Large panel construction in the form of wall formwork was used for casting the structural shear walls. This saved time in erecting, striking and re-erecting the timber formwork as the steel formwork was handled as one unit. In addition, the timber formwork can be reused for a maximum of eight times as required by The Housing Authority, while the steel formwork can be used for erecting the whole block. However, traditional timber formwork was adopted to cast the floor slabs due to the lack of storage and working space. 
The concreting cycle for one floor was 6 days. This was the optimum speed as the tower crane had been fully occupied for transportation of materials. This speed was considered to be the same as the speed using traditional method. 

Dry Wall
‘YTong’ dry wall system was used to form the partitions of the flat. YTong Autoclaved Aerated Concrete (AAC) is manufactured from sand, lime, PFA, cement, water and aluminum powder. It is composed of calcium silicate hydrates and many small pores. The accuracy of YTong size can easily be controlled because the size of the product will not vary after casting. Also, the shrinkage of YTong product is small which is only up to 0.055%. In addition, this product is very light – the density of which ranges from 400-700kg/m. It can be cut into different sizes according to dimension requirement by simple equipment such as hand saw or electric cutter. It has the advantage of easy assembly or dis-assembly to give a flexible layout to the flat without any concreting process which will produce waste. 

Precast Facade
A casting yard of 100m by 6m was set up on site. Steel formwork maneuvered by a traveling crane was used instead of the conventional plywood forms. The facade formwork was turned face down onto the ground. The steel window frame together with the reinforcement bars were fixed in the formwork. Concrete was poured into the formwork and troweled flat. Simultaneously, concrete cubes were made for strength testing and strength control. After the concrete had set for 7 days, the horizontal steel formwork was erected upright. After a further 14 days, the formwork could be demounted. Spatter dash was applied on the overhang portion where mosaic tiles would be applied and other portions were left smooth for spray painting.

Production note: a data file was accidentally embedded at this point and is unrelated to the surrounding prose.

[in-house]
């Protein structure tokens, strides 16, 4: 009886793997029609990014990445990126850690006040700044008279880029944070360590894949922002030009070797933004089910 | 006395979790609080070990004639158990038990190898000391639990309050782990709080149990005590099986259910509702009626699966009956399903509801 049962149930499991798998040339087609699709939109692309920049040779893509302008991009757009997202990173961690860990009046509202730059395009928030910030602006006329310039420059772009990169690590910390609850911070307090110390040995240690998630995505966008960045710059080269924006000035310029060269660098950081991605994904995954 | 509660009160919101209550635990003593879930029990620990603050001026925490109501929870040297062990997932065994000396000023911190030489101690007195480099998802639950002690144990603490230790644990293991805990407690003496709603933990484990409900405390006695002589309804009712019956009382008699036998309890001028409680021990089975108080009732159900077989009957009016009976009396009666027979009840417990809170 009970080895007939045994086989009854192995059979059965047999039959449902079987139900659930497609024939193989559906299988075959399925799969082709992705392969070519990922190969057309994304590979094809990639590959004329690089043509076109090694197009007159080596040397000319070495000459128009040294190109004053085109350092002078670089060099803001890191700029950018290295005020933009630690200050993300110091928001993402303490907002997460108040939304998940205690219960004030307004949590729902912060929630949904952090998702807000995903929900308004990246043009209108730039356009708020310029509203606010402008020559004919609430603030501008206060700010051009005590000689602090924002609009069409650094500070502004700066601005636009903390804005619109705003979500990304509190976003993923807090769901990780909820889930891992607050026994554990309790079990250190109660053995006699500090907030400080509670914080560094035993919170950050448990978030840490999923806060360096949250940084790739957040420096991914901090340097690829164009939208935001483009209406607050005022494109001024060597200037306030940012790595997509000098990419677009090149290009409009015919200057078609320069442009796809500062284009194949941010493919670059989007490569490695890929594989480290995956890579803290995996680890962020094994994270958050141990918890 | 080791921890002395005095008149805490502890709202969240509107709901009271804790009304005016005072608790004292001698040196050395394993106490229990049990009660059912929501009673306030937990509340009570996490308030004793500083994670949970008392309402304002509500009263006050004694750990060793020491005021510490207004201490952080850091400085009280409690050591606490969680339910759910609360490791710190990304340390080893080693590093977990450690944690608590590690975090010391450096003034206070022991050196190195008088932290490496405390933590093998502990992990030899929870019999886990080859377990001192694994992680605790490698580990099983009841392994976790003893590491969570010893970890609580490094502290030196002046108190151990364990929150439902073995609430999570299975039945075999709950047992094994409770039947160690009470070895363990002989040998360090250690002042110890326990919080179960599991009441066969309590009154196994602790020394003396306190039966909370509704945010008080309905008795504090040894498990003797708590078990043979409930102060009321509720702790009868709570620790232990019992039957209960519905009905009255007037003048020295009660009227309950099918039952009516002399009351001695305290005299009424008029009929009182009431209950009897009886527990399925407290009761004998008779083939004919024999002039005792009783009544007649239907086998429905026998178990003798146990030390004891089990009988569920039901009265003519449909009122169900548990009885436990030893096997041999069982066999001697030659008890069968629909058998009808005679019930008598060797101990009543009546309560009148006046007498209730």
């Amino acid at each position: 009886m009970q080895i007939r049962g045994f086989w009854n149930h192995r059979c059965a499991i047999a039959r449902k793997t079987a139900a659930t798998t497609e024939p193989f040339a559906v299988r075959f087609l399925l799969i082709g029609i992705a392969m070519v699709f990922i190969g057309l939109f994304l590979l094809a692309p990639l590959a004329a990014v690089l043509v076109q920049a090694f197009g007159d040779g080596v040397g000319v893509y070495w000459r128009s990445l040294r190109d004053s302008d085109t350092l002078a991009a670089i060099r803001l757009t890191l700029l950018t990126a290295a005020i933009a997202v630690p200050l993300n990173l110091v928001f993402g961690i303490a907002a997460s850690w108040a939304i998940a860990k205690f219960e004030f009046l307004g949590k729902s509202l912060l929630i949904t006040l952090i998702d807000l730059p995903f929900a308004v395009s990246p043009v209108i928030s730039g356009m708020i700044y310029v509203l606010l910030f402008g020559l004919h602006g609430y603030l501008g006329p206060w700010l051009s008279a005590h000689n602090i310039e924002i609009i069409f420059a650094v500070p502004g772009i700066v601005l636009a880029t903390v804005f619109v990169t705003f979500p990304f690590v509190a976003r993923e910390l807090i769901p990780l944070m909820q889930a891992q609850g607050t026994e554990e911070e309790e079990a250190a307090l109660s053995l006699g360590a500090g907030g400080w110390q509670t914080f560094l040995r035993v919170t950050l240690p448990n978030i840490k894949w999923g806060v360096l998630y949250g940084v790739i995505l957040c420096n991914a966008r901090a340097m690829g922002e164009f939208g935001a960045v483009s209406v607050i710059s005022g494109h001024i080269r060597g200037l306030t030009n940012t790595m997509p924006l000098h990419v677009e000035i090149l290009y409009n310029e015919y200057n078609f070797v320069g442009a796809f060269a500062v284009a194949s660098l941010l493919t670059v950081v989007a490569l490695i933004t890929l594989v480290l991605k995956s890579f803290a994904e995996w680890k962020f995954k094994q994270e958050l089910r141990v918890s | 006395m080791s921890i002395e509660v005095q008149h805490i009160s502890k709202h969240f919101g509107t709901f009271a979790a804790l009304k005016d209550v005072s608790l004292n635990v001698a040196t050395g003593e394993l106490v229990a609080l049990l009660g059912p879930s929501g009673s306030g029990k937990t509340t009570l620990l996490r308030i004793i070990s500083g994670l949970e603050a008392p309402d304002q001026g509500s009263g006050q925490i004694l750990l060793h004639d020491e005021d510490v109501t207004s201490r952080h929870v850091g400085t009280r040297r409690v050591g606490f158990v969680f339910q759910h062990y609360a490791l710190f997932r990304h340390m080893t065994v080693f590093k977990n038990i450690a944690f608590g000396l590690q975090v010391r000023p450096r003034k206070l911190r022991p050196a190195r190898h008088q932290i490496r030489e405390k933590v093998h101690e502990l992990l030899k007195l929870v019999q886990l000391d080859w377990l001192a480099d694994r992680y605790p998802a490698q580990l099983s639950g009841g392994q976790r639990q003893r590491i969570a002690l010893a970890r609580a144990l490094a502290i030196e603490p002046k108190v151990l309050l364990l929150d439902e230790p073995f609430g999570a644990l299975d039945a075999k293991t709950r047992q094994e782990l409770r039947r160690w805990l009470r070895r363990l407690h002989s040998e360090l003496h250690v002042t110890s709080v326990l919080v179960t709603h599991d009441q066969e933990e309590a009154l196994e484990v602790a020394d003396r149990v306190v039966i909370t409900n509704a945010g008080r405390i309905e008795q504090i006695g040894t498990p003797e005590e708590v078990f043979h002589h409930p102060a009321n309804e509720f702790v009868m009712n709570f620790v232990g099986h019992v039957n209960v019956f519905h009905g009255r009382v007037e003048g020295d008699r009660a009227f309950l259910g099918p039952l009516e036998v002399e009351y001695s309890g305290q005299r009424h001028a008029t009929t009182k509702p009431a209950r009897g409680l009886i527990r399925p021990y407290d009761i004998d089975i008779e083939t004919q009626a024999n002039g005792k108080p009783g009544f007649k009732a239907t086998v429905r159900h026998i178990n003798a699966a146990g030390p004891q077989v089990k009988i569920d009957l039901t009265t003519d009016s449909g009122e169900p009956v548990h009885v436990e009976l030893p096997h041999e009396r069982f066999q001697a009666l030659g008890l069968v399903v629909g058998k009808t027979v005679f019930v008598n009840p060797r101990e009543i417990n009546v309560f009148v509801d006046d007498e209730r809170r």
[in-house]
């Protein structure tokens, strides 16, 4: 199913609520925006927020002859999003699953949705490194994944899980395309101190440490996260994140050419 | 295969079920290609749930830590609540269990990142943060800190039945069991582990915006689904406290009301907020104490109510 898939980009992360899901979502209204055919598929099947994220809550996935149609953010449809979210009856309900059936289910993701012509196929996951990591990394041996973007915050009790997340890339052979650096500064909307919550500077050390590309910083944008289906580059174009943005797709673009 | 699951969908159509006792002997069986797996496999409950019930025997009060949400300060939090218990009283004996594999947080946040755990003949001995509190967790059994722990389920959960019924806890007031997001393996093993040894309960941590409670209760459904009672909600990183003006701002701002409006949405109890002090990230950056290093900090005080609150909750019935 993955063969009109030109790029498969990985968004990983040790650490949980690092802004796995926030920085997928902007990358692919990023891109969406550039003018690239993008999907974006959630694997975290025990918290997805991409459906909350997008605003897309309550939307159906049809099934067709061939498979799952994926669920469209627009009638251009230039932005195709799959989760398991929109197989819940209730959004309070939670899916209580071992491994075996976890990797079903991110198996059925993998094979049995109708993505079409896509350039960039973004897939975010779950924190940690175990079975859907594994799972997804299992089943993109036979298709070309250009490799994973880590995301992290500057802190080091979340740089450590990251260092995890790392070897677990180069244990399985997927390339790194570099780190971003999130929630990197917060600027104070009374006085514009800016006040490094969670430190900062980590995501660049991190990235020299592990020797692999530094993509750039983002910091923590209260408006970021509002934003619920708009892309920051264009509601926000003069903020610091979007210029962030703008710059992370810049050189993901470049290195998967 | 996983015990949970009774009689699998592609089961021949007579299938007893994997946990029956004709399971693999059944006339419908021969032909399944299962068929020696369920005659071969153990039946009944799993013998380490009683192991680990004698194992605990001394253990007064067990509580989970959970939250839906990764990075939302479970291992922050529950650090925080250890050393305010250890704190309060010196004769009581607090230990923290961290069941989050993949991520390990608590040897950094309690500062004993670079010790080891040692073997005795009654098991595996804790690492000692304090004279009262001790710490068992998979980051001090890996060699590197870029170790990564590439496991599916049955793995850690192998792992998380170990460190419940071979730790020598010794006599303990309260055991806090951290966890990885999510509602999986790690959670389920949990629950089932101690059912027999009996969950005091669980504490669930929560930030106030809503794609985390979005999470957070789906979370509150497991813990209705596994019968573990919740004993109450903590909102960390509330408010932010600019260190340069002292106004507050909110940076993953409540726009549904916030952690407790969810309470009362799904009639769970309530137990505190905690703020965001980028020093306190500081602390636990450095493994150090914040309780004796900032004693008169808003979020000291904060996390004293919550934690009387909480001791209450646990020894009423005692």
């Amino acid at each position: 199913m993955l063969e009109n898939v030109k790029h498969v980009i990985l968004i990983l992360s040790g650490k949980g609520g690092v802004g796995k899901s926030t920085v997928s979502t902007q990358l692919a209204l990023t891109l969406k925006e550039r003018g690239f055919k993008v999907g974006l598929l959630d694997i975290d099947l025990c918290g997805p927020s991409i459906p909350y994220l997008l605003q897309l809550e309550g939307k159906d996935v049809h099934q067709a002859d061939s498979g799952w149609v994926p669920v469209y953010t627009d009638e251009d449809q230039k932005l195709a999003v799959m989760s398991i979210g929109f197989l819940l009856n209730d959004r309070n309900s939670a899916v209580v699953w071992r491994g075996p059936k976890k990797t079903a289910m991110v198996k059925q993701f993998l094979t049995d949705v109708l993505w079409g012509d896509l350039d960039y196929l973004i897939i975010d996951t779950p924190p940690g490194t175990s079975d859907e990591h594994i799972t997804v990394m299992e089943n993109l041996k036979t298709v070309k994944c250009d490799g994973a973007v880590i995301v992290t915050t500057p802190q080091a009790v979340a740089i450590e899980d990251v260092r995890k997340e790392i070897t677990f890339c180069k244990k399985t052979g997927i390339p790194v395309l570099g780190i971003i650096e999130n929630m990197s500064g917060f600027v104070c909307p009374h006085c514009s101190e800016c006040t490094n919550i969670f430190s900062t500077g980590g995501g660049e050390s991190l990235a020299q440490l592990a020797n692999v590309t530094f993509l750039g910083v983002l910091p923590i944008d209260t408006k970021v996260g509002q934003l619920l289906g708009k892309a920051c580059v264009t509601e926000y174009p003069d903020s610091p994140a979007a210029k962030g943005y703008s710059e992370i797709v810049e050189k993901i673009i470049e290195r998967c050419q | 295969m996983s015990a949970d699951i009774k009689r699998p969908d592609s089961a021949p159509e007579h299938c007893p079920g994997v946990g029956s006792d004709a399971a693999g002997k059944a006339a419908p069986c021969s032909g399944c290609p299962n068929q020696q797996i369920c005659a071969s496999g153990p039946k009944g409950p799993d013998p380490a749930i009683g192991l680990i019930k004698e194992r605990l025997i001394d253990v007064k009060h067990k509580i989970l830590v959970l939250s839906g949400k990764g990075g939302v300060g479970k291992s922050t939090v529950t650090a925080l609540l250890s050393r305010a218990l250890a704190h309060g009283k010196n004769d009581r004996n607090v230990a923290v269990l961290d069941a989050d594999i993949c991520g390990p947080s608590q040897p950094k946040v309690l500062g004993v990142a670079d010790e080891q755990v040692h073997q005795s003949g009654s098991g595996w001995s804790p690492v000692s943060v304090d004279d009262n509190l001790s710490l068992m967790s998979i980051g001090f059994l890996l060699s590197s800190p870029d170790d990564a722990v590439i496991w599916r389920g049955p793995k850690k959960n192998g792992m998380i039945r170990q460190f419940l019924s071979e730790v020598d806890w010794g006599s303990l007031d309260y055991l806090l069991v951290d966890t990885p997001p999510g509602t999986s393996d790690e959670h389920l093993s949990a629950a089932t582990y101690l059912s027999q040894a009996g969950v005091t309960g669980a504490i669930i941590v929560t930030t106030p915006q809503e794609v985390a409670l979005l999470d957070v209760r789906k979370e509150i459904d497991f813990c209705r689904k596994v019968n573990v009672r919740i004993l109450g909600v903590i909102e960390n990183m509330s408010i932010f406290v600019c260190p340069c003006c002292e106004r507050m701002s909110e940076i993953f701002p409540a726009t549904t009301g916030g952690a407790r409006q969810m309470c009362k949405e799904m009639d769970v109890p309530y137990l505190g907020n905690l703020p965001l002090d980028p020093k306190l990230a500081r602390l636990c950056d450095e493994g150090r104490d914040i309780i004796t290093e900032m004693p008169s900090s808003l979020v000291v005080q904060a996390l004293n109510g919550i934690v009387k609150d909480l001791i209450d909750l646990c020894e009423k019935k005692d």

The finished facade was then moved to another area for storage until a tower crane lifts the facade to erect on the Harmony Block. Although steel formwork is more expensive than timber formwork, the steel formwork is more durable than timber formwork. In addition, a better quality finished facade is achieved by prefabrication on the ground. Therefore, it is cost effective to use precast facade in mass production.

Precast Staircase
Another interesting feature is the precast staircase which was constructed in 8 risers. The half landing was casted separately as in-situ part. Due to the smooth surface quality, no applied finishes would be necessary. A metal nosing strip was the only thing that was required to finish the stair. Naturally, construction waste would not arise.



Precast Cooking Bench
Cooking benches were also pre-fabricated elements. Bench top was cladded with 1 piece 0.8mm satin finish stainless steel sheet. The bench itself was of lightweight concrete and supported by 60mm concrete support, smooth finish and epoxy painted. The stainless steel sink was cast in lightweight concrete bed, 75mm thick, to afford strength to stand chopping and cutting. Earthing lugs were designed and built for both sink and bench.

Prefabricated Door sets
Prefabricated door frames and doors were used in this project. These door sets saved the temporary timber support for door frame, thus reducing waste.


Low-Waste Buildings Technologies & Practices